Huge amounts of personal data are increasingly collected by governments and the private sector. Such data are potentially highly valuable for scientists, e.g. for work on precision medicine and digital health. Striking a balance between free availability of data for research purposes and the protection of individuals from potentially harmful disclosure and misuse of information, however, is not an easy task. Efforts to guarantee effective de-identification methods have been so far inconclusive, particularly in the context of large datasets where it is extremely difficult to prevent re-identification of individuals. Synthetic data can capture many of the complexities of the original datasets, such as distributions, non-linear relationships, and noise. Yet, synthetic datasets do not actually include any personal data. We may provide solutions for well understood domains, augment domain data when acquiring such data is sensitive or expensive, and explore machine learning algorithms and solutions when actual domain data is not available. A number of opportunities and challenges follow as a result in the fields of artificial intelligence, e.g. machine learning applications, and personal data processing for scientific purposes, e.g. the re-use of personal data.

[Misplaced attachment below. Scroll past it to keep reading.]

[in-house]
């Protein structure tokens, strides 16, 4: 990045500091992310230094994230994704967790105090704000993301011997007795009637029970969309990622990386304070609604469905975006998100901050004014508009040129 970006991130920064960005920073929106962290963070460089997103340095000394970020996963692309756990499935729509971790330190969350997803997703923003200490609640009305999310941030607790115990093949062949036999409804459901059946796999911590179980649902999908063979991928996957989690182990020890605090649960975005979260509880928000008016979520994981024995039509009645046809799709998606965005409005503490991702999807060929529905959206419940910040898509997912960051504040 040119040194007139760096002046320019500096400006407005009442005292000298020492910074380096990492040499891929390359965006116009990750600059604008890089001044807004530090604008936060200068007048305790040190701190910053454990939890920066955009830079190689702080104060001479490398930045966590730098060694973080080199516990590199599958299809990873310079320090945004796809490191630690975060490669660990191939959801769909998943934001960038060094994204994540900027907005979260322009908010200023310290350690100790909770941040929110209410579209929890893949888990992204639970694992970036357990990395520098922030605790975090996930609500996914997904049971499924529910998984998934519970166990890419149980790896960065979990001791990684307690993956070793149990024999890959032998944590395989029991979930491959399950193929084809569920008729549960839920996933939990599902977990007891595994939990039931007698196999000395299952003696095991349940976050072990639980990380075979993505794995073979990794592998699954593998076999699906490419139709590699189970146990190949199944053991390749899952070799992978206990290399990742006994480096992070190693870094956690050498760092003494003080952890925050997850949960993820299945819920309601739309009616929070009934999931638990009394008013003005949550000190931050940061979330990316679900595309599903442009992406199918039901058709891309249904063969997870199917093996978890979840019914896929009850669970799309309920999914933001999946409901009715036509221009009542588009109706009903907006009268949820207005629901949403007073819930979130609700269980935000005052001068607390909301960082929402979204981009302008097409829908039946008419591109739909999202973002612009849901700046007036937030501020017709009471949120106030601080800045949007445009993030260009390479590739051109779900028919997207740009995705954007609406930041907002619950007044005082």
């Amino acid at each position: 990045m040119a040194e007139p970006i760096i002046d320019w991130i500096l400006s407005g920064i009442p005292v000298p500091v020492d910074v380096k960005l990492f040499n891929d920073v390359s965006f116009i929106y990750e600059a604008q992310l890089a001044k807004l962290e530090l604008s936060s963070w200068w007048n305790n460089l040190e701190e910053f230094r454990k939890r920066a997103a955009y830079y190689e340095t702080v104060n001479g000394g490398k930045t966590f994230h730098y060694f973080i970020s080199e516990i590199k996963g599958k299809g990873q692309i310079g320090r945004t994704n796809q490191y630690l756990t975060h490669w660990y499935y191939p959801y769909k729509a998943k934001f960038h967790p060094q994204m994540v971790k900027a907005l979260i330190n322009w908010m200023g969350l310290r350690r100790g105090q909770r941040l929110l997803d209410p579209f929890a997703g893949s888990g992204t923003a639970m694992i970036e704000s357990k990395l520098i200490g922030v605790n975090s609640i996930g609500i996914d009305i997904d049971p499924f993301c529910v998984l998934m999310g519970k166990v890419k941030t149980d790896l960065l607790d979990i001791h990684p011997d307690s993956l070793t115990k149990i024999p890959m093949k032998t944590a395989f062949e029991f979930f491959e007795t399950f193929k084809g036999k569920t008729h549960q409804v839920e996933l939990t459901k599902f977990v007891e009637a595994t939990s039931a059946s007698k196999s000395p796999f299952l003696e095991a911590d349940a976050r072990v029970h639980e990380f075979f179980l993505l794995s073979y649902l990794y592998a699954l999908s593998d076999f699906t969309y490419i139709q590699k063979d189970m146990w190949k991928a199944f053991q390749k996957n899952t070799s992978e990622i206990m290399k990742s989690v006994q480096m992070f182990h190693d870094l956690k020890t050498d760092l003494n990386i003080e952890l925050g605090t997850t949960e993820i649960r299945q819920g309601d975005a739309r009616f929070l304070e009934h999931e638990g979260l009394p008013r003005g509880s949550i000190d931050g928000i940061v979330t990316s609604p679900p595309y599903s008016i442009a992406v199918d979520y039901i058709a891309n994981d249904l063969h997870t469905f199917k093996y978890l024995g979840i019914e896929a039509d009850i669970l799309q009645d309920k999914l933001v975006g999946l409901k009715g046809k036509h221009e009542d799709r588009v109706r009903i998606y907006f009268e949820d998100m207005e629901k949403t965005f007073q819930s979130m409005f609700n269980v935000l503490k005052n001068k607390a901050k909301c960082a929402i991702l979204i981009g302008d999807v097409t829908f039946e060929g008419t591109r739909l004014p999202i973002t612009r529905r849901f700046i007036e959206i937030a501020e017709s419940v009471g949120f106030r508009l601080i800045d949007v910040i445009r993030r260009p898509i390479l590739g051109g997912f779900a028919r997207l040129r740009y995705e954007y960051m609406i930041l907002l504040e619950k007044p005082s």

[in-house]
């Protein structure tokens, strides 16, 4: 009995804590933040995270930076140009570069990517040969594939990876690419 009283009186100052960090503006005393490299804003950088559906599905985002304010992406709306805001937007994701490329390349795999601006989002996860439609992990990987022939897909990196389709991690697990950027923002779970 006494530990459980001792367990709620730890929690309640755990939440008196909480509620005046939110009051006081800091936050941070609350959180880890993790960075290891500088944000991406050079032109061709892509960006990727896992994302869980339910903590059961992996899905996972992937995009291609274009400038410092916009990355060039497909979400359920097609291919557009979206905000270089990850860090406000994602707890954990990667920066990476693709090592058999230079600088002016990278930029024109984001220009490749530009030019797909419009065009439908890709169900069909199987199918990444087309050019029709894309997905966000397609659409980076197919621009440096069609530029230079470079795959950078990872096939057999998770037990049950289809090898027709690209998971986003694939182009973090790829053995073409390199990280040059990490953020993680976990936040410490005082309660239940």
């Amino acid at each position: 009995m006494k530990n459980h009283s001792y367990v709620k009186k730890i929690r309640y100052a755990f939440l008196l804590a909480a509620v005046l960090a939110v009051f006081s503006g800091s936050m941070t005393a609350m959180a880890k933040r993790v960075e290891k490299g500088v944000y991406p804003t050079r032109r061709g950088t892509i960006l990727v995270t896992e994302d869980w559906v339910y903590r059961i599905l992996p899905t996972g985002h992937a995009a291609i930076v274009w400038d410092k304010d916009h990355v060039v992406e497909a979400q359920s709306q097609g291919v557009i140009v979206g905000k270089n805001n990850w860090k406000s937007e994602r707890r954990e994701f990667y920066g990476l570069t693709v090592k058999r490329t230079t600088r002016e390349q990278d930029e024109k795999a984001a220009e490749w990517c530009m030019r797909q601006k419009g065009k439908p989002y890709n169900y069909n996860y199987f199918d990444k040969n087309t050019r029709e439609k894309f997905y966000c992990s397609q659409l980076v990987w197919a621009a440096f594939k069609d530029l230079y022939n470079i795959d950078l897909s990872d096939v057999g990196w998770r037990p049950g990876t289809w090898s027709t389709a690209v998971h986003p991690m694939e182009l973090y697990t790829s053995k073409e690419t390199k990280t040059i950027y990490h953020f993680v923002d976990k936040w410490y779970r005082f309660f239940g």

• How do synthetic data improve today’s state-of-the-art in AI?
• How can synthetic data improve today’s legal regulations on the processing of personal data for scientific purposes?
• What are the limits, e.g. translational or operative boundaries, of this approach?
• What personal data applications could be a game-changer through the use of synthetic data?